mined by the number of threads, ranging from eight to twenty-four threads to five square millimetres-these varieties being run through the several conditions of unbleached, bleached, printed, and figured, with the duties varied in every case; the lowest at 30 francs and the highest at 535 francs per 100 kilogrammes (220 pounds avoirdupois). Jute yarns and tissues stand in the tables in equally numerous descriptions and varied duties; and in cottons the classification is carried to the extent of providing different rates for fifteen qualities of single unbleached yarns, fifteen of bleached, fifteen of dyed, fortyfive kinds or qualities of twisted in two strands, two kinds of yarn of three threads, and forty-five kinds of warped yarns, with the duties varied, according to fineness, as has been already said, no less than 140 times-beginning with ten centimes and rising to no less than three francs per kilogramme, or about one-quarter of a dollar per pound. Of the cotton tissues I have given in the table only the coarsest, the medium, and the finest qualities. In the schedule there are eight qualities, the description of one of which will serve as a specimen of the whole. It reads thus: Cotton tissues weighing 11 kilogrammes, or more than 100 square metres of thirty-five threads or less to the five square millimetres, 50 centimes per kilogramme.' Had any such discrimination been attempted here, we should have been assured that the object of the framers of our tariff had been the utter annihilation of international intercourse, and there would have been a howl among our British free-traders such as could have found no parallel in the history of the world since the establishment of the first custom-house."-Letter to Chevalier, by H. C. Carey, Philadelphia, 28th Oct., 1860.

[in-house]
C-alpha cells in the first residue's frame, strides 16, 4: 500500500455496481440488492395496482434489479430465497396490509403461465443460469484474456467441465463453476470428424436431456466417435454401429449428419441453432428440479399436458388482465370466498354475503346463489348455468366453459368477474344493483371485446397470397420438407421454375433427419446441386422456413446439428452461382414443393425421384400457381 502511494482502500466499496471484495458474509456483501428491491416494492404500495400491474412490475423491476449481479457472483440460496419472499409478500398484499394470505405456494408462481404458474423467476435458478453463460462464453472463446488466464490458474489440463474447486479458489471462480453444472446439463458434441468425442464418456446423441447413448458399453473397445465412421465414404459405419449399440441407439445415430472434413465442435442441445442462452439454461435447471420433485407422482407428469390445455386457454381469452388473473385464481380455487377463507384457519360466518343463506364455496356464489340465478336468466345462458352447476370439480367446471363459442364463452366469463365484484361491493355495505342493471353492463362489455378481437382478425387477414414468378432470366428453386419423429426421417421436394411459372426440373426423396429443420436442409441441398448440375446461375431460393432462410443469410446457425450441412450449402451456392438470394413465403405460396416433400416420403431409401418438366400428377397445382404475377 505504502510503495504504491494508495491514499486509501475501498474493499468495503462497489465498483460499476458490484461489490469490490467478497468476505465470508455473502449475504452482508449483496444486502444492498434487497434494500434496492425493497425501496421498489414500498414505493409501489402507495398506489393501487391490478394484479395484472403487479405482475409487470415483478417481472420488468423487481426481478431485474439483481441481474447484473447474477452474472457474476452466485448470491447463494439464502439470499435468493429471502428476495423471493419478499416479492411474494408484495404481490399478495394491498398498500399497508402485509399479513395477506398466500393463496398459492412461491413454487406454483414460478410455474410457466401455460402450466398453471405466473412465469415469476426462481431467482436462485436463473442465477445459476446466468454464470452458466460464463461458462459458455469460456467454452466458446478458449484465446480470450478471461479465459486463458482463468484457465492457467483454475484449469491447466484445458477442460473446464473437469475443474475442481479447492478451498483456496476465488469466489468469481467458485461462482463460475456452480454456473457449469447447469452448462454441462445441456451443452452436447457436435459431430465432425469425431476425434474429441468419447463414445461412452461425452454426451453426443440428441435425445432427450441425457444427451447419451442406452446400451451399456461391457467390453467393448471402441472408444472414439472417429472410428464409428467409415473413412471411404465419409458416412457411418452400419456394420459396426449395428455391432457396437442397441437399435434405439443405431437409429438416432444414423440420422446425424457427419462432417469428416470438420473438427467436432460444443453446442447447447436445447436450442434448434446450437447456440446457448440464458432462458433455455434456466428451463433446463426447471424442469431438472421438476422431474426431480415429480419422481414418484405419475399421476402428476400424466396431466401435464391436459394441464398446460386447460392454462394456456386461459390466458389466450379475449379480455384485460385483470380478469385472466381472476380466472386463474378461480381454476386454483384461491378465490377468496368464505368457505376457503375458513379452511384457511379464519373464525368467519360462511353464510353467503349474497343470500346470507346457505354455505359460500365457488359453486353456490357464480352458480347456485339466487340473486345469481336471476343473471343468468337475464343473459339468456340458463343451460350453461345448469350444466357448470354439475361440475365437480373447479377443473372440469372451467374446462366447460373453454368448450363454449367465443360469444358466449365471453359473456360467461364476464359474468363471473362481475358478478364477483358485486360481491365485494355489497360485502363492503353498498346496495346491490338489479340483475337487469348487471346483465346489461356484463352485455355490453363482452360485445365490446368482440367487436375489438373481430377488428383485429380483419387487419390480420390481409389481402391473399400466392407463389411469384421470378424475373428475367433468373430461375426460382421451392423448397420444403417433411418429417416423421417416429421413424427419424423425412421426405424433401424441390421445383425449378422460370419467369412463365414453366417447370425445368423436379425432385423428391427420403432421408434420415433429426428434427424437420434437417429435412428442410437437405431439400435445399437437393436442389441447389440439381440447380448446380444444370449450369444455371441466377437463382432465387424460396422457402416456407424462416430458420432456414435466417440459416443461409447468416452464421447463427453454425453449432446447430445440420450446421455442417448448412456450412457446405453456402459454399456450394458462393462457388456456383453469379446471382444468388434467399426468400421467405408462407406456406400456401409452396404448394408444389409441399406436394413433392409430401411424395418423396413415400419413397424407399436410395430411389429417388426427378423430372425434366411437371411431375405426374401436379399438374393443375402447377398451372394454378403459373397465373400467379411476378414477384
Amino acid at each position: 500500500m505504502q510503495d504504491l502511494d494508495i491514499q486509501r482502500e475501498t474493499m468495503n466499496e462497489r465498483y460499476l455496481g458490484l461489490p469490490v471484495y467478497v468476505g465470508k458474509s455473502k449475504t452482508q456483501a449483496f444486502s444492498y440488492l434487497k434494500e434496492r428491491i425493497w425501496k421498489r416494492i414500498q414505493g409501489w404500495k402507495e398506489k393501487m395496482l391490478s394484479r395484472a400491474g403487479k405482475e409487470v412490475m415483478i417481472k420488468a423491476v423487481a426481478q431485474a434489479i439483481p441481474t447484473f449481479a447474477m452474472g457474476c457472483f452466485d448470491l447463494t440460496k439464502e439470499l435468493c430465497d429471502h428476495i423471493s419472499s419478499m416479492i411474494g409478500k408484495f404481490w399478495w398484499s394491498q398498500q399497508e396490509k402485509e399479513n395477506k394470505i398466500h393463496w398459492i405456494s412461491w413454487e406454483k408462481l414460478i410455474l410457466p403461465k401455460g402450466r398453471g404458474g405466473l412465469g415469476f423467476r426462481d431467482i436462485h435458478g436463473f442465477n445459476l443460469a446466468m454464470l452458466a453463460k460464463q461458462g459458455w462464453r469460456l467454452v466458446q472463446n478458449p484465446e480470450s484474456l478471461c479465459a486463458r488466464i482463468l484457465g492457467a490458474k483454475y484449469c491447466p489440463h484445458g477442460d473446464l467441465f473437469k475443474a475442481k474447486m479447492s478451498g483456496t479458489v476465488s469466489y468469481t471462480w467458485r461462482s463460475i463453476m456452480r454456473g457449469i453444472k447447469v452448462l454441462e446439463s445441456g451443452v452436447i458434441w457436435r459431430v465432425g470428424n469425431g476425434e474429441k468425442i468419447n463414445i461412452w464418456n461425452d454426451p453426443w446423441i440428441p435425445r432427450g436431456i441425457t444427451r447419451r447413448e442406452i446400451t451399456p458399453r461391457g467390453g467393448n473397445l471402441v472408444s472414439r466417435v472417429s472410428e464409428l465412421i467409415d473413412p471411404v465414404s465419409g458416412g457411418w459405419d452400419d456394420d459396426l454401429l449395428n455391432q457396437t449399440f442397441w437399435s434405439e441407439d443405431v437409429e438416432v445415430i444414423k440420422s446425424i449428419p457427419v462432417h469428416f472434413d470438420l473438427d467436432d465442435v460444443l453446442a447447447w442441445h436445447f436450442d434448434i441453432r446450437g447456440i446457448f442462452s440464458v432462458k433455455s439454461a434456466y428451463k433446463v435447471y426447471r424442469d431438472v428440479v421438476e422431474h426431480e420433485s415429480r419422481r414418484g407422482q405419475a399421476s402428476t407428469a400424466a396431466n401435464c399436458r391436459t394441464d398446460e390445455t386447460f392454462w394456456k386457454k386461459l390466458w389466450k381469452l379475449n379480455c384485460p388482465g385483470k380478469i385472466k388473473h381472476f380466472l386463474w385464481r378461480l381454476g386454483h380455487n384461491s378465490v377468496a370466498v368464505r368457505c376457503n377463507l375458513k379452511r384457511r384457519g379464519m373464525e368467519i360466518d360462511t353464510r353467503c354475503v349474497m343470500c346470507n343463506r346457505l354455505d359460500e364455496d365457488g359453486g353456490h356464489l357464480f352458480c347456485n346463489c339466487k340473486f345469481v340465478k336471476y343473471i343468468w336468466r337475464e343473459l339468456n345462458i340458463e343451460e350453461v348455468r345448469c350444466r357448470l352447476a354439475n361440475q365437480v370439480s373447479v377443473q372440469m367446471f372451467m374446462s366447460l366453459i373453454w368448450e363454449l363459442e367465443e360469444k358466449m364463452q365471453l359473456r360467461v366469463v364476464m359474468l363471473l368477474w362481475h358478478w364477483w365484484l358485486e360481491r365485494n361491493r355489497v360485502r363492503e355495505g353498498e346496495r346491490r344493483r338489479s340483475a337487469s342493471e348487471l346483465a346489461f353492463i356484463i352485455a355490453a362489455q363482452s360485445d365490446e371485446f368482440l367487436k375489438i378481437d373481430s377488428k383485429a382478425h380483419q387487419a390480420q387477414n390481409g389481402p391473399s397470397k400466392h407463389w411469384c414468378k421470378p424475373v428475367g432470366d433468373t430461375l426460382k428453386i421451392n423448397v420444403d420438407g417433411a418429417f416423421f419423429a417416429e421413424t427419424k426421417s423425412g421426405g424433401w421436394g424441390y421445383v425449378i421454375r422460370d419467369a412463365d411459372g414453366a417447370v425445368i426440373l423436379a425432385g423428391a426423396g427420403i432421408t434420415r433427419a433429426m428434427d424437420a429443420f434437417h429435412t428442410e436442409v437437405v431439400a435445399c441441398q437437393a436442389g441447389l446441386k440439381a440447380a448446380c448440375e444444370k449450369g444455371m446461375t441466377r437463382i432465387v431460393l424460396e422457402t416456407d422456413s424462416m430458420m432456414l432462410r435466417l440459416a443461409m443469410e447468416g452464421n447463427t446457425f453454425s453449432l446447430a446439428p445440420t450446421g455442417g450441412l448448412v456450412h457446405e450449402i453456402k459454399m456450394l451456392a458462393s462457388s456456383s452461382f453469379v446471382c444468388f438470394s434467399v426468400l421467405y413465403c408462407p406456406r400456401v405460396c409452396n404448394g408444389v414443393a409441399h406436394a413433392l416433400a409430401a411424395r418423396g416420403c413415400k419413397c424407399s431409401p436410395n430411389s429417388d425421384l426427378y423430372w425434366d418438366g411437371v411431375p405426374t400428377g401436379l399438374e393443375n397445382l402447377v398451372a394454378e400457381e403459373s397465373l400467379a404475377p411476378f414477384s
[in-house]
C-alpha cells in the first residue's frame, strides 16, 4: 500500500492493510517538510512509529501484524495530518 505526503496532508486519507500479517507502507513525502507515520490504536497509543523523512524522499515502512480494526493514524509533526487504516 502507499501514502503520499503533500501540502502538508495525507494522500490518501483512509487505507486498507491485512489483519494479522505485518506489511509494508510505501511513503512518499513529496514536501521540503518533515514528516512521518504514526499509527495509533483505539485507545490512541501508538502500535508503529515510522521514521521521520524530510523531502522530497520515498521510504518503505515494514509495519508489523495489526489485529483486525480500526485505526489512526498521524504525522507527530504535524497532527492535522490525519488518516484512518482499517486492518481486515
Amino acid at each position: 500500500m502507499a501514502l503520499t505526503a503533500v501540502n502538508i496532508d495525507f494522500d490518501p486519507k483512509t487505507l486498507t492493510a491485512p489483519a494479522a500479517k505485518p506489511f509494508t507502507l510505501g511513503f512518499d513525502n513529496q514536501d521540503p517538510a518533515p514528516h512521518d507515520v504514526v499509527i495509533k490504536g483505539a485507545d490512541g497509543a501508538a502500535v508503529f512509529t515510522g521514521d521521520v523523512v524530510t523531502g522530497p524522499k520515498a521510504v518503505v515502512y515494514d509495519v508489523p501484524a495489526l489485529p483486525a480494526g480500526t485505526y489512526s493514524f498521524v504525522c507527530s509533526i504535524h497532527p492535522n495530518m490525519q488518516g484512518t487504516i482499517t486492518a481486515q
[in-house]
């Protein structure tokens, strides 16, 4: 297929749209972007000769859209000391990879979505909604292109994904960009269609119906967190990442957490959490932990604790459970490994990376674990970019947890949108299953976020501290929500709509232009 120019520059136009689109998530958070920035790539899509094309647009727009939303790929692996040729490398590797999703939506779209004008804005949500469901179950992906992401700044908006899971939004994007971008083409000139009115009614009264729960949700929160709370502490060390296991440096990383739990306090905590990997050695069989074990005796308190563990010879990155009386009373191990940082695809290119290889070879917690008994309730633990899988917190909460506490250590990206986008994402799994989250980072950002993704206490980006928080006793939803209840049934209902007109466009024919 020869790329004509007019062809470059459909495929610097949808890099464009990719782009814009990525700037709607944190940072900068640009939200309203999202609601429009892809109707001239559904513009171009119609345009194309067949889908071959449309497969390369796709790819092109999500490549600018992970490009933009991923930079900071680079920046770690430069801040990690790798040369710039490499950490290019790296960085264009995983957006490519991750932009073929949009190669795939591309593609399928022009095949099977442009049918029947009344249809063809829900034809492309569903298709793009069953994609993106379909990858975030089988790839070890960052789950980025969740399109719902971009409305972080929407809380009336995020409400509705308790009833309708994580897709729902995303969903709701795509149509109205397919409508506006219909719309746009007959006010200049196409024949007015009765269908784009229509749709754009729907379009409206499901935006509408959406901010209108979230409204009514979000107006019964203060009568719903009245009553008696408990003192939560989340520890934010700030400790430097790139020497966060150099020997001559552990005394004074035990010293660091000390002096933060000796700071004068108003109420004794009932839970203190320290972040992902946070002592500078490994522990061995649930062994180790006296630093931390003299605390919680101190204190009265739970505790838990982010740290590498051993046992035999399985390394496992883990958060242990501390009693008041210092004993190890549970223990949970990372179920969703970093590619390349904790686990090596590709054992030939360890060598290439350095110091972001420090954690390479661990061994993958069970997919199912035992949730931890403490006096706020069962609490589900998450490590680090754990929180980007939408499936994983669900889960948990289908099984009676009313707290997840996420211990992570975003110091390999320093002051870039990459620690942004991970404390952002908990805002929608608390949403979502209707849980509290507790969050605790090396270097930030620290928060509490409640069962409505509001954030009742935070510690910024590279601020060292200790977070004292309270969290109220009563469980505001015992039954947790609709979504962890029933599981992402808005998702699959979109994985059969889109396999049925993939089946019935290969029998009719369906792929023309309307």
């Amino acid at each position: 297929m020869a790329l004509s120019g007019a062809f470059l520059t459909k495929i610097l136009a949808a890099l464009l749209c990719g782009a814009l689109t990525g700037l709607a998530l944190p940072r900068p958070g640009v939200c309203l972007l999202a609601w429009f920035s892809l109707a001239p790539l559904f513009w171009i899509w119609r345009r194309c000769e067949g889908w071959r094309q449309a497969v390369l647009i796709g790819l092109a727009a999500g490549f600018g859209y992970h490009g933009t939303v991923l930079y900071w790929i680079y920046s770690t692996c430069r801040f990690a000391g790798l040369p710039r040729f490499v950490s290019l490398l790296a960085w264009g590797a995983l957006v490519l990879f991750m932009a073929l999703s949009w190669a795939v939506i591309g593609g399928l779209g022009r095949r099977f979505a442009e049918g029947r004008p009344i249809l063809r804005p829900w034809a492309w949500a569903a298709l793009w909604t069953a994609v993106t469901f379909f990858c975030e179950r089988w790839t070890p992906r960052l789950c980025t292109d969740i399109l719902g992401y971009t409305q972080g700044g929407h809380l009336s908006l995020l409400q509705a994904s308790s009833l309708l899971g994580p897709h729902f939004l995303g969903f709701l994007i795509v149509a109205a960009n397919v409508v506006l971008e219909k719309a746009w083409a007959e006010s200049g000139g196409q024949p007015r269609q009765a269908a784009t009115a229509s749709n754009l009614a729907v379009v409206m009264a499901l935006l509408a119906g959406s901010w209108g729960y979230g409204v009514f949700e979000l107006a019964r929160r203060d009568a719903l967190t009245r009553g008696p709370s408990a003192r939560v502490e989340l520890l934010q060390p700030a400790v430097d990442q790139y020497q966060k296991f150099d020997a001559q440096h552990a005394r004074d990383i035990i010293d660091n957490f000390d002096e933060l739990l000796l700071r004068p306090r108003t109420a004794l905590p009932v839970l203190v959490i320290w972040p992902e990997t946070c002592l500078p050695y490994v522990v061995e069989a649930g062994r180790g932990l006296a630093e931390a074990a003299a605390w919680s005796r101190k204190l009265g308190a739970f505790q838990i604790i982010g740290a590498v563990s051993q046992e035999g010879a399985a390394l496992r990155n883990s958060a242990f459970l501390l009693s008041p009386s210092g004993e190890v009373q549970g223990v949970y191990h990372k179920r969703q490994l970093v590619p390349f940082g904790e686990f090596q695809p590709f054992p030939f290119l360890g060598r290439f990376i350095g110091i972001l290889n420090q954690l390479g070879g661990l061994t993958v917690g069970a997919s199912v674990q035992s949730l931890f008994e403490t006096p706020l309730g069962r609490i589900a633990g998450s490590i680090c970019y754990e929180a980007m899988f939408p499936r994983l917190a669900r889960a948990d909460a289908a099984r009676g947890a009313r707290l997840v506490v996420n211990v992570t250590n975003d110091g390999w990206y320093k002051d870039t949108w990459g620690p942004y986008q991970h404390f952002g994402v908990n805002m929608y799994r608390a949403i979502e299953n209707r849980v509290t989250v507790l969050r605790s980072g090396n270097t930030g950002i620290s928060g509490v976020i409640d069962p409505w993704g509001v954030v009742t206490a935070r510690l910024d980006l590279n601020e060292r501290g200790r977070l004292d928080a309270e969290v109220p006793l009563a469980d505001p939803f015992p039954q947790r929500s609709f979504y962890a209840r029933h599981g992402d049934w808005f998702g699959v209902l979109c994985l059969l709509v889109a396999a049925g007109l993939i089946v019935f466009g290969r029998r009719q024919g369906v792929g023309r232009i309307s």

THERE is one charge brought by Mr. Spence against the United States, which, though not exactly falling within the range of our discussion, we may incidentally be allowed to notice. It refers to the settlement of the north-east boundary, under the treaty of Washington, in 1841, concluded by Lord Ashburton.

Soon after England had recognized American independence, in 1781, she executed a treaty with the United States, wherein that boundary was described as taking the line of highlands dividing the waters flowing into the St. Lawrence from those flowing into the Atlantic. Upon this basis, many ineffectual efforts were made to determine the highlands referred to, England claiming one line, the United States another. The dispute was then referred to the king of Holland, who decided against both claims, declaring a strict compliance with the requirements of the treaty impossible, as no such highlands could be found, and recommending a compromise. To this England consented, but the United States objected. By the year 1841, the growing occupation of the lands on the frontier rendered an immediate settlement imperative; and Sir